As the world braced for war in August, 1914, the Chapter prepared for its own humanitarian campaign. The Chapter's members opened their hearts and homes to the work at hand. Preparations were carried out in homes, offices, social clubs, church societies and any other available space. The spirit of the Red Cross in Southeastern Connecticut was truly embraced by the community as a whole. The Honor Roll Committee, the Home Service Section, the Motor Corps and the Junior Red Cross were all formed in the endeavor to relieve those affected by war.

During the latter decades of the century, the Chapter, and the Red Cross in general, made great strides in the field of blood donation. Connecticut Chapters contributed to the Blood Services of the war in Vietnam by sponsoring ``Operation Helpmate" in which each Chapter supplied a mobile blood unit in Mekong, Vietnam. Relentless in their selfless devotion to humanitarianism worldwide, Southeastern Connecticut Red Cross has provided a safety net for the 20th Century.

While most of us think of the Red Cross as an international force for good, the presence of the American Red Cross in Connecticut has been important, as well. When the deadliest hurricane to ever hit New England slammed into Eastern Connecticut on September 21, 1938, the Disaster and Civil Preparedness Committee of the Southeastern Chapter responded to the emergency situation immediately, helping countless lives. And the Chapter led the effort to rebuild once the storm had passed. Had it not been for the preparedness of the Chapter in disaster situations, the damage and loss of life sustained would have been far greater.

More recently, the state's organization has created what is now hailed as a model program for preventing the spread of HIV throughout the state. This program has become highly successful, and is partly the reason why cases of new infections have dropped significantly.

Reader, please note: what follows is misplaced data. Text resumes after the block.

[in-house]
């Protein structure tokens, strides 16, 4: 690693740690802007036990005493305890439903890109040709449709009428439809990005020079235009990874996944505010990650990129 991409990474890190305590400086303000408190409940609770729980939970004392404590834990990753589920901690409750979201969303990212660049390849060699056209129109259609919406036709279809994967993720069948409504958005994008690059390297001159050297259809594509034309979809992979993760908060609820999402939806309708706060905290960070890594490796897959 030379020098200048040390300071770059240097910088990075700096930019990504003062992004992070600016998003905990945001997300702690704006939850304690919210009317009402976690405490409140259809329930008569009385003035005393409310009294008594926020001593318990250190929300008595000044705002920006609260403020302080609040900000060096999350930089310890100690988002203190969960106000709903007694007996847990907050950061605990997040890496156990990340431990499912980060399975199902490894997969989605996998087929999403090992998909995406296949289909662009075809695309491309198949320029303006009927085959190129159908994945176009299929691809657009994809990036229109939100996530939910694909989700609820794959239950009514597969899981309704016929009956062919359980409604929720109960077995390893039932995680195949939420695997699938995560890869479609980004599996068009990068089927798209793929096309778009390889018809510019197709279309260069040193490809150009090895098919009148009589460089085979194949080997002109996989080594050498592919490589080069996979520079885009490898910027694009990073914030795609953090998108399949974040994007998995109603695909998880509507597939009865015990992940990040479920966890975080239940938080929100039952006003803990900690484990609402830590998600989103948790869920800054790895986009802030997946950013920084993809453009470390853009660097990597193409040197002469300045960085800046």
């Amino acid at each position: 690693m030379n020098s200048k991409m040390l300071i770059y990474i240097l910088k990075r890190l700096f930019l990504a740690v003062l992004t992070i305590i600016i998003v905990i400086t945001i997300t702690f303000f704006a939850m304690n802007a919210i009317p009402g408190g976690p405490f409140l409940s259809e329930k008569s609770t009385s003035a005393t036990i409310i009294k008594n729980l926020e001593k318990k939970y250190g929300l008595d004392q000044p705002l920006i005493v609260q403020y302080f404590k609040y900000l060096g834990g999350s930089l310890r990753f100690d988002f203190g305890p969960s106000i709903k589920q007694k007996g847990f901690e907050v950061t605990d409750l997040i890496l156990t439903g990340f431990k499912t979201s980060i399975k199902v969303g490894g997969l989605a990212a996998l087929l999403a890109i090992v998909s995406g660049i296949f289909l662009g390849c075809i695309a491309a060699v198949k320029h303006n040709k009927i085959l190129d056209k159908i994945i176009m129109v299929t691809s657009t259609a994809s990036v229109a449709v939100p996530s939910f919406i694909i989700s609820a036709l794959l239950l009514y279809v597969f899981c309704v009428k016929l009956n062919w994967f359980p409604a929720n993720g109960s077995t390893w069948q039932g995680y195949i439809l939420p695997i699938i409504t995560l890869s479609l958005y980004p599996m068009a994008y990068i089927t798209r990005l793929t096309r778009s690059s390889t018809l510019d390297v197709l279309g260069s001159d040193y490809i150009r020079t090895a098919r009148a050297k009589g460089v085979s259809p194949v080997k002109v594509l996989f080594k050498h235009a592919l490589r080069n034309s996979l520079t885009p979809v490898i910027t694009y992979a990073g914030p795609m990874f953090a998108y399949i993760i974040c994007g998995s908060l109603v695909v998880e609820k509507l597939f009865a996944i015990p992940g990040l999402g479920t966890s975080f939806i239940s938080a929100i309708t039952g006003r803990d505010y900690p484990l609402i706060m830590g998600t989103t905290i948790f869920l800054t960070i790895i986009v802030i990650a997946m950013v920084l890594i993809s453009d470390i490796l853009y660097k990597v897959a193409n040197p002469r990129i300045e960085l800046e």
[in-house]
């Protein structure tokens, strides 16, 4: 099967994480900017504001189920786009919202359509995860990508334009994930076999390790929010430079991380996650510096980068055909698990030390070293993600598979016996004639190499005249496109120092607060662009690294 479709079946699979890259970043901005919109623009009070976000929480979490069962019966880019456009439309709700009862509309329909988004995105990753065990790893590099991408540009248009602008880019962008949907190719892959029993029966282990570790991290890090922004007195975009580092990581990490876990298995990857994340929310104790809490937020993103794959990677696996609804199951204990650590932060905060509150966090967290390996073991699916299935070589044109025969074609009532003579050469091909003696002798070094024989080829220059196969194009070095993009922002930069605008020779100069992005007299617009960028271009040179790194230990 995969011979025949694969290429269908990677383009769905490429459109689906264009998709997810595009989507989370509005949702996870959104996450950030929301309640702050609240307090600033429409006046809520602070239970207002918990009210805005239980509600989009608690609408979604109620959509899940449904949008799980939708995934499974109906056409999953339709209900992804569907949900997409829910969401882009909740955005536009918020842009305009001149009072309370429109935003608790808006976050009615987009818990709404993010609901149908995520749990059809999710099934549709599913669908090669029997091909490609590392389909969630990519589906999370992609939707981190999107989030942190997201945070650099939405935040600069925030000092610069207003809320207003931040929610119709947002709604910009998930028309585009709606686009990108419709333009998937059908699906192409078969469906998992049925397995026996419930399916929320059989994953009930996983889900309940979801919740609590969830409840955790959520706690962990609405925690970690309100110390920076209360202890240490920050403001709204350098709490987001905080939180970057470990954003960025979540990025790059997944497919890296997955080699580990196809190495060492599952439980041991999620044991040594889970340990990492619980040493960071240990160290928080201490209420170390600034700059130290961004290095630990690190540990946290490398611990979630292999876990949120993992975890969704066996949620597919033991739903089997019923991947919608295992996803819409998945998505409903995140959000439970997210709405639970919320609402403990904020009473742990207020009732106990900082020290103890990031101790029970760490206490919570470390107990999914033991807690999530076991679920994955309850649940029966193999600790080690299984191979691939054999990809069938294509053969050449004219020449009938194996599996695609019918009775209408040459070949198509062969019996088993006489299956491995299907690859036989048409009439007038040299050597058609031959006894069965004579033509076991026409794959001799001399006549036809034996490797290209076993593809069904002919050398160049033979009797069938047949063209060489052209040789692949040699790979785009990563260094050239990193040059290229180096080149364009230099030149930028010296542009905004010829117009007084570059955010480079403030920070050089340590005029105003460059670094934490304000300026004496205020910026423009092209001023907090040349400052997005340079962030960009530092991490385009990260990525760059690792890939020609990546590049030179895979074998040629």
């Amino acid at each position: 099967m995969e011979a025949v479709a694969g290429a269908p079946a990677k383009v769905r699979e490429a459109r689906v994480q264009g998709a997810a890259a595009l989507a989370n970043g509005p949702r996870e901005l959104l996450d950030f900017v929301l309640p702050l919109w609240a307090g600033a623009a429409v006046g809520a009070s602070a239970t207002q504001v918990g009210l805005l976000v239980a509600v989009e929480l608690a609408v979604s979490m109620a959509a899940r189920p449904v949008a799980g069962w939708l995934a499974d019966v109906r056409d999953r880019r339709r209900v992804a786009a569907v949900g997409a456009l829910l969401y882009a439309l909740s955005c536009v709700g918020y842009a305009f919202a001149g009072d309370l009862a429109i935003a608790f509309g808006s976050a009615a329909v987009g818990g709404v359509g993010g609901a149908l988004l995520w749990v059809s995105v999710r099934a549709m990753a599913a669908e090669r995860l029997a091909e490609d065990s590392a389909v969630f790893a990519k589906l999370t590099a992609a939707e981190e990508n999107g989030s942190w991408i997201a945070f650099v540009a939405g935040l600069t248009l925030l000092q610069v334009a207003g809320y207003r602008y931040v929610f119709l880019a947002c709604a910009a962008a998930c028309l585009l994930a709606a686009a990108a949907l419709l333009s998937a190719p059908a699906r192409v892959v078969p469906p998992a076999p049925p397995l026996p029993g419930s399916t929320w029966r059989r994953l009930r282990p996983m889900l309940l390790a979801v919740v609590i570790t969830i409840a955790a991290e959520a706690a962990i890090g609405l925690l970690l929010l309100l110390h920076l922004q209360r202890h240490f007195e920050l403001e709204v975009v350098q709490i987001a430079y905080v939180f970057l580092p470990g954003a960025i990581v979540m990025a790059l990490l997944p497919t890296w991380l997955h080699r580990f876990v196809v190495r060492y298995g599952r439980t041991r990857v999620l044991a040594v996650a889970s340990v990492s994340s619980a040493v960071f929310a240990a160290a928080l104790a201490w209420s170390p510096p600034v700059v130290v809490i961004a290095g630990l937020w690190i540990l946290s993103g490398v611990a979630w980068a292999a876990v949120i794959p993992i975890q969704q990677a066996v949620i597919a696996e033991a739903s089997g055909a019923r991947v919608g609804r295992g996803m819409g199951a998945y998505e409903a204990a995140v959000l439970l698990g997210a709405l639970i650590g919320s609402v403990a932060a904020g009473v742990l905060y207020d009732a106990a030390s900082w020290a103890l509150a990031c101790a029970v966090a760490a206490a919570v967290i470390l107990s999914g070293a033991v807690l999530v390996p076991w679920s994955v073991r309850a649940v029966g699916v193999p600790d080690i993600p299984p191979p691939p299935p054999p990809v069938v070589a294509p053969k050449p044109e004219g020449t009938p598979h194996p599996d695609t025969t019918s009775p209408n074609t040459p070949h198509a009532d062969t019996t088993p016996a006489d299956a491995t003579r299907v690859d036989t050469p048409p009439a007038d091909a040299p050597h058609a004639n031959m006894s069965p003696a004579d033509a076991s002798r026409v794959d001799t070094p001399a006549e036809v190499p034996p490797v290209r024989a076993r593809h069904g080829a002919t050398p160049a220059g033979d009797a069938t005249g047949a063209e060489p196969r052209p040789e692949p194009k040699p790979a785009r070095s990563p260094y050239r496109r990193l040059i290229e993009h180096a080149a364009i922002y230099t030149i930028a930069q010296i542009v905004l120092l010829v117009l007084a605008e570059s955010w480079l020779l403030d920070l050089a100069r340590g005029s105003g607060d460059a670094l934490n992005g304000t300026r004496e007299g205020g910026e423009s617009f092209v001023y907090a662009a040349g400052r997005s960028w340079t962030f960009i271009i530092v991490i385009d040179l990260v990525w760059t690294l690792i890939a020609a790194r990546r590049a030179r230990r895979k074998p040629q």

Just this year, the destruction brought by hurricane Floyd was mitigated by the Southeastern Red Cross. While parts of Connecticut were so badly soaked by floods that they were declared federal disaster areas, the Southeastern Connecticut American Red Cross was assisting local hospitals and rescuing those in need.

At the turn of the millennium, the American Red Cross faces new challenges. Cultural and national conflicts, natural disasters and acts of nature have caused unimaginable human suffering in recent memory. After each calamity, however, the Red Cross and its volunteers have been there to pick up the pieces. Volunteers from Connecticut have played an active role both around the world and at home over the last 90 years and I rest easier knowing they will continue to play a vital role well into the next century.

So, it is with great pride and gratitude, Mr. President, that I stand on the floor of the Senate today to recognize the accomplishments of the Southeastern Connecticut American Red Cross over these past 90 years. I know I speak for many Connecticut residents in expressing congratulations for achieving this milestone, and best wishes in coming years for continued service to those in need.